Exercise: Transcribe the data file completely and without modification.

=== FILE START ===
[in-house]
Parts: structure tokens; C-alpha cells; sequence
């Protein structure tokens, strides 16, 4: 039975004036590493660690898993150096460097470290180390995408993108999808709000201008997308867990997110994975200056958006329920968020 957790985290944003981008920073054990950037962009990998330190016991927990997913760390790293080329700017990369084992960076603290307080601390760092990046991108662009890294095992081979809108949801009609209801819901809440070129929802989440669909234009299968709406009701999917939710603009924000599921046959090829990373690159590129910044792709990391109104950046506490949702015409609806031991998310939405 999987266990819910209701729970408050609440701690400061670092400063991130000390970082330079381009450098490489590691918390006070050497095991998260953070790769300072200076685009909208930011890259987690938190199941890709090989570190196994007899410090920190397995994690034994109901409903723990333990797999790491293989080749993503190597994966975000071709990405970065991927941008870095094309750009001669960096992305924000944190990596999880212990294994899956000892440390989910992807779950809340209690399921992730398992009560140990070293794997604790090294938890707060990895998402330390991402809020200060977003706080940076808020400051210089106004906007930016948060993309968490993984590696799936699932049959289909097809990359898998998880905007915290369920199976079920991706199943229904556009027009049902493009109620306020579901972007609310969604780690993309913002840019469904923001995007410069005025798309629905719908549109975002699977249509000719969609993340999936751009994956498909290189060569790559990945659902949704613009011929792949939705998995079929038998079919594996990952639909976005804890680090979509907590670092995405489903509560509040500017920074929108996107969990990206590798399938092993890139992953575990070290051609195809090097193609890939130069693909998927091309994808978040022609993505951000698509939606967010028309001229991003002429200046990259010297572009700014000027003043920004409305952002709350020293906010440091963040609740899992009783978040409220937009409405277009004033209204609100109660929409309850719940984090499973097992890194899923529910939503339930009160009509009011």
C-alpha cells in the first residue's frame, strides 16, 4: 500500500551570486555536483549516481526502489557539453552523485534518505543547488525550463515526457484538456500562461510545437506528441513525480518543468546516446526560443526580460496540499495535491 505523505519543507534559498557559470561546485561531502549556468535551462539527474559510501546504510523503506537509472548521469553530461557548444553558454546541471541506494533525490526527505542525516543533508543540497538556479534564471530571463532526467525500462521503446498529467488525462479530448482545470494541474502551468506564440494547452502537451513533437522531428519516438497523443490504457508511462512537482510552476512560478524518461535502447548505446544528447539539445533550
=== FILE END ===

[in-house]
Parts: structure tokens; C-alpha cells; sequence
């Protein structure tokens, strides 16, 4: 039975004036590493660690898993150096460097470290180390995408993108999808709000201008997308867990997110994975200056958006329920968020 957790985290944003981008920073054990950037962009990998330190016991927990997913760390790293080329700017990369084992960076603290307080601390760092990046991108662009890294095992081979809108949801009609209801819901809440070129929802989440669909234009299968709406009701999917939710603009924000599921046959090829990373690159590129910044792709990391109104950046506490949702015409609806031991998310939405 999987266990819910209701729970408050609440701690400061670092400063991130000390970082330079381009450098490489590691918390006070050497095991998260953070790769300072200076685009909208930011890259987690938190199941890709090989570190196994007899410090920190397995994690034994109901409903723990333990797999790491293989080749993503190597994966975000071709990405970065991927941008870095094309750009001669960096992305924000944190990596999880212990294994899956000892440390989910992807779950809340209690399921992730398992009560140990070293794997604790090294938890707060990895998402330390991402809020200060977003706080940076808020400051210089106004906007930016948060993309968490993984590696799936699932049959289909097809990359898998998880905007915290369920199976079920991706199943229904556009027009049902493009109620306020579901972007609310969604780690993309913002840019469904923001995007410069005025798309629905719908549109975002699977249509000719969609993340999936751009994956498909290189060569790559990945659902949704613009011929792949939705998995079929038998079919594996990952639909976005804890680090979509907590670092995405489903509560509040500017920074929108996107969990990206590798399938092993890139992953575990070290051609195809090097193609890939130069693909998927091309994808978040022609993505951000698509939606967010028309001229991003002429200046990259010297572009700014000027003043920004409305952002709350020293906010440091963040609740899992009783978040409220937009409405277009004033209204609100109660929409309850719940984090499973097992890194899923529910939503339930009160009509009011």
C-alpha cells in the first residue's frame, strides 16, 4: 500500500551570486555536483549516481526502489557539453552523485534518505543547488525550463515526457484538456500562461510545437506528441513525480518543468546516446526560443526580460496540499495535491 505523505519543507534559498557559470561546485561531502549556468535551462539527474559510501546504510523503506537509472548521469553530461557548444553558454546541471541506494533525490526527505542525516543533508543540497538556479534564471530571463532526467525500462521503446498529467488525462479530448482545470494541474502551468506564440494547452502537451513533437522531428519516438497523443490504457508511462512537482510552476512560478524518461535502447548505446544528447539539445533550